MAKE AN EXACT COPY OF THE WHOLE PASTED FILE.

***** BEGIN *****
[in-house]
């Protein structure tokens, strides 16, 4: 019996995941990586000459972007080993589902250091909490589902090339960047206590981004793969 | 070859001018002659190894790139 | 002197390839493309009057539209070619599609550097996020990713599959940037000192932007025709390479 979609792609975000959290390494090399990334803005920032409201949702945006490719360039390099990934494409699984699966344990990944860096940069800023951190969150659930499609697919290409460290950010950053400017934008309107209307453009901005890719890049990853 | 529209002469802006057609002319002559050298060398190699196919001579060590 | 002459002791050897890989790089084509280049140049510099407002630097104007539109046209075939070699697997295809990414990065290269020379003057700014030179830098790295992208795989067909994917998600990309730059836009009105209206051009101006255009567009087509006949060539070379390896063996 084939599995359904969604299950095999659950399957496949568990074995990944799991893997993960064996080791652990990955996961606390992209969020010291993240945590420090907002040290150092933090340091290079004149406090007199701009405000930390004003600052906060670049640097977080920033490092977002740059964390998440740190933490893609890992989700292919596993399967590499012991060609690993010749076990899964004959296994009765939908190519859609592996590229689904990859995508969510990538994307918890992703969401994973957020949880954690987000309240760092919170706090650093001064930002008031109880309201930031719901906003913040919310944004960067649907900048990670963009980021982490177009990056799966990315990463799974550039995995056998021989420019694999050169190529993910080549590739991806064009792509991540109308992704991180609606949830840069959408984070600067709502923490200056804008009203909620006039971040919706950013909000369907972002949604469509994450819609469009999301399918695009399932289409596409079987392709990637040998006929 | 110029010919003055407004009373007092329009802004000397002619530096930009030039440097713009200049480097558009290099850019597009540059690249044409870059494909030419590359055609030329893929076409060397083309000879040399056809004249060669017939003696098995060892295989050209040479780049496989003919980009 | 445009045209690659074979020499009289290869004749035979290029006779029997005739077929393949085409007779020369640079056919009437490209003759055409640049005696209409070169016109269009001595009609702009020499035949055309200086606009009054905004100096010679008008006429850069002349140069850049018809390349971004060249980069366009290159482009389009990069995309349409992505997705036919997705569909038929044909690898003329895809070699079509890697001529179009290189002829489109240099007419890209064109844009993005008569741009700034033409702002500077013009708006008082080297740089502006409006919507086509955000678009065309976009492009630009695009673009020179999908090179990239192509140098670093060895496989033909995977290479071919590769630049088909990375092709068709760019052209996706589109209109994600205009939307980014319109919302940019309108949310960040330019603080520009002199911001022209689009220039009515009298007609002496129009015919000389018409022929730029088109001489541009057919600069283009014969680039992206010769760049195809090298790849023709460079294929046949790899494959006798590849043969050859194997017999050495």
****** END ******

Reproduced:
[in-house]
């Protein structure tokens, strides 16, 4: 019996995941990586000459972007080993589902250091909490589902090339960047206590981004793969 | 070859001018002659190894790139 | 002197390839493309009057539209070619599609550097996020990713599959940037000192932007025709390479 979609792609975000959290390494090399990334803005920032409201949702945006490719360039390099990934494409699984699966344990990944860096940069800023951190969150659930499609697919290409460290950010950053400017934008309107209307453009901005890719890049990853 | 529209002469802006057609002319002559050298060398190699196919001579060590 | 002459002791050897890989790089084509280049140049510099407002630097104007539109046209075939070699697997295809990414990065290269020379003057700014030179830098790295992208795989067909994917998600990309730059836009009105209206051009101006255009567009087509006949060539070379390896063996 084939599995359904969604299950095999659950399957496949568990074995990944799991893997993960064996080791652990990955996961606390992209969020010291993240945590420090907002040290150092933090340091290079004149406090007199701009405000930390004003600052906060670049640097977080920033490092977002740059964390998440740190933490893609890992989700292919596993399967590499012991060609690993010749076990899964004959296994009765939908190519859609592996590229689904990859995508969510990538994307918890992703969401994973957020949880954690987000309240760092919170706090650093001064930002008031109880309201930031719901906003913040919310944004960067649907900048990670963009980021982490177009990056799966990315990463799974550039995995056998021989420019694999050169190529993910080549590739991806064009792509991540109308992704991180609606949830840069959408984070600067709502923490200056804008009203909620006039971040919706950013909000369907972002949604469509994450819609469009999301399918695009399932289409596409079987392709990637040998006929 | 110029010919003055407004009373007092329009802004000397002619530096930009030039440097713009200049480097558009290099850019597009540059690249044409870059494909030419590359055609030329893929076409060397083309000879040399056809004249060669017939003696098995060892295989050209040479780049496989003919980009 | 445009045209690659074979020499009289290869004749035979290029006779029997005739077929393949085409007779020369640079056919009437490209003759055409640049005696209409070169016109269009001595009609702009020499035949055309200086606009009054905004100096010679008008006429850069002349140069850049018809390349971004060249980069366009290159482009389009990069995309349409992505997705036919997705569909038929044909690898003329895809070699079509890697001529179009290189002829489109240099007419890209064109844009993005008569741009700034033409702002500077013009708006008082080297740089502006409006919507086509955000678009065309976009492009630009695009673009020179999908090179990239192509140098670093060895496989033909995977290479071919590769630049088909990375092709068709760019052209996706589109209109994600205009939307980014319109919302940019309108949310960040330019603080520009002199911001022209689009220039009515009298007609002496129009015919000389018409022929730029088109001489541009057919600069283009014969680039992206010769760049195809090298790849023709460079294929046949790899494959006798590849043969050859194997017999050495």